The launch includes a healthy array of seventh-generation -S, -H, -U, and -Y-series processors that include Core i7, i5, and i3 models, along with two Xeon chips for mobile workstations. The bulked-up portfolio includes offerings that range from 4.5W to 91W with a wide range of integrated HD and Iris Plus Graphics. Naturally, we focus on the S-series chips destined for the desktop.
Kaby Lake processors drop into the LGA 1151 interface, so you can use them with existing Z170-based motherboards (after a requisite BIOS update) or the new Z270 chipset. Not surprisingly, we find the same allotment of IA cores, TDP ratings, and cache hierarchies. Intel also moved to the slightly-enhanced HD Graphics 630.
We're dealing with the same dual-channel memory controller from Skylake, though Intel bumps official DDR4 support up to 2400 MT/s from 2133 MT/s. We expected Intel to add Turbo Boost 3.0 support, which identifies single-threaded workloads and pins them to the fastest core, but it's apparently keeping that feature exclusive to Broadwell-E.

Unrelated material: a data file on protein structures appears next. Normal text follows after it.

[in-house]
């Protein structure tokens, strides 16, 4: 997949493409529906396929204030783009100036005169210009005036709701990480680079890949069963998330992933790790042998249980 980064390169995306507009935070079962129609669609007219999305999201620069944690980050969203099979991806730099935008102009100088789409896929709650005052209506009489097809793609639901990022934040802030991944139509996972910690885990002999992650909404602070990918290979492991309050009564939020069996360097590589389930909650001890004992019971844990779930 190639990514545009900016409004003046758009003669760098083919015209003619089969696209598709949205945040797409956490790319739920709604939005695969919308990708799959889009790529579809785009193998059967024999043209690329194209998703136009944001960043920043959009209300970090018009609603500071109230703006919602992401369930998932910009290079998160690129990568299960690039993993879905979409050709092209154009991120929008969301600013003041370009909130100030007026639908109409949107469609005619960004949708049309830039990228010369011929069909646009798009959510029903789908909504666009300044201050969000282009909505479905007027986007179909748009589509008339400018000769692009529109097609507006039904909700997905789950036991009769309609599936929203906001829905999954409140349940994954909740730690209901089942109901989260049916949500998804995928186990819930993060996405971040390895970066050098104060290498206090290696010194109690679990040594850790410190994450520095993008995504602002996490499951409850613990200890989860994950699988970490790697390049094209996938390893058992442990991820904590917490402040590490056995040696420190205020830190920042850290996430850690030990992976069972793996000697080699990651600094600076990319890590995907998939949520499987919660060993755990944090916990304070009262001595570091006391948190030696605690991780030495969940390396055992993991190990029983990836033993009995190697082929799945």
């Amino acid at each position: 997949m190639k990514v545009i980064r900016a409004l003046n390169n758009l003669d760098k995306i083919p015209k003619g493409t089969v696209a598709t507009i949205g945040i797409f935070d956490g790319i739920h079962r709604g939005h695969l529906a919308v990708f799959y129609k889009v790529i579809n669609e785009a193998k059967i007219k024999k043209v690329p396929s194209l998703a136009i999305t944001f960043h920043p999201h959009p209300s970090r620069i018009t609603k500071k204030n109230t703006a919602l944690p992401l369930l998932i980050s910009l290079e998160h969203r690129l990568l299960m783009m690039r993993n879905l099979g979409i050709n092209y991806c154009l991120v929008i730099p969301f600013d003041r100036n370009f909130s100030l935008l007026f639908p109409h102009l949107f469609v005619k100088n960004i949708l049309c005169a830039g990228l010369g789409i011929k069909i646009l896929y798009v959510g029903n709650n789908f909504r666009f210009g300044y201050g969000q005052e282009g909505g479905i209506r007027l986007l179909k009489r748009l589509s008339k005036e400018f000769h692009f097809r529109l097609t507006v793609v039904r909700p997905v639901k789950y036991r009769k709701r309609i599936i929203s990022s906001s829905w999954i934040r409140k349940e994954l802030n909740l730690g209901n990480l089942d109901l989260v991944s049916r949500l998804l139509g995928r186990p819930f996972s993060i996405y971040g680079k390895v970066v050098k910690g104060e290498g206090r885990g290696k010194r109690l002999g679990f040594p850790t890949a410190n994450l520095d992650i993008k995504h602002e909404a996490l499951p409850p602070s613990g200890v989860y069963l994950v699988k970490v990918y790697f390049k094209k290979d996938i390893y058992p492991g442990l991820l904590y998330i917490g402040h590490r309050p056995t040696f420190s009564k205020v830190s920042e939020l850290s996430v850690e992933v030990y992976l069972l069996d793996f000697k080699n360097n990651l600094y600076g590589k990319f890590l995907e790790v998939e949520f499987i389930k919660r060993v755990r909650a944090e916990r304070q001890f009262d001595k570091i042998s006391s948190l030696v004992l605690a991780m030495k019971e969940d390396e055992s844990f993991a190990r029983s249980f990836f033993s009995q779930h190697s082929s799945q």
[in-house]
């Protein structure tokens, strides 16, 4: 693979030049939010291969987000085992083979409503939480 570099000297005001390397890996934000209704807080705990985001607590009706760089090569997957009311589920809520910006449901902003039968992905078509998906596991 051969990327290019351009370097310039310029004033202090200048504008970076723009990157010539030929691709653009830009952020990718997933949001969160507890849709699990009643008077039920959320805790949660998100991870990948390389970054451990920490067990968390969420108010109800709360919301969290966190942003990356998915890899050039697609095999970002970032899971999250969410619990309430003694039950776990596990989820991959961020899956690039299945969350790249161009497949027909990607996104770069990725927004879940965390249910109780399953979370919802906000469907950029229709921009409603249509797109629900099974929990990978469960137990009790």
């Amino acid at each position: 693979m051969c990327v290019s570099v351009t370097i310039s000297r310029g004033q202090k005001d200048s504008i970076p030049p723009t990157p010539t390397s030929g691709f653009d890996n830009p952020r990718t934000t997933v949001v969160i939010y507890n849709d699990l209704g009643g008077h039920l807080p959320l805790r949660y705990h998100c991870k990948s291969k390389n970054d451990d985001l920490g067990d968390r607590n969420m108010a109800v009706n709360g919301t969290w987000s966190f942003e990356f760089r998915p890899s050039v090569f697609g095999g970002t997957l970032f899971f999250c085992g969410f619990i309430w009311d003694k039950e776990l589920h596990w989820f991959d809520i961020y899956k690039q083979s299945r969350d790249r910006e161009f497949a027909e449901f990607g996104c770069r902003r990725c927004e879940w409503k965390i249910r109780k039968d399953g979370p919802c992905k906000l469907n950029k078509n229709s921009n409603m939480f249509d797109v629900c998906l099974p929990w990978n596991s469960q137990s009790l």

The four-core/eight-thread Core i7-7700K catches our eye with a top Turbo Boost frequency of 4.5GHz. We also saw the chip sustain 4.4 GHz across all four cores during our stress tests. The MSI motherboard we used as a test platform also features an Enhanced Turbo feature that increases the four-core frequency to 4.5 GHz. The -7700K's base clock rate is 4.2 GHz, an increase of 200 MHz over the previous-gen -6700K, and all four Turbo Boost levels jump by 300-400 MHz.
The four-core/four-thread Core i5-7600K stands out as an impressive value with its 3.8 GHz base clock, which is up 300 MHz faster compared to its predecessor. Turbo Boost binning is also impressive, ranging from a single-core 4.2 GHz to 4.0 GHz on all four cores.
Thankfully, Intel left its pricing structure alone, and the Core i7-7700K retails for $339 while the versatile i5-7600K weighs in at $242. The Core i5-7600K is a great deal for the value-conscious, but an unlocked Core i3 adds a new wrinkle to the locked-i5 purchasing decision.
The Unlocked i3 Debut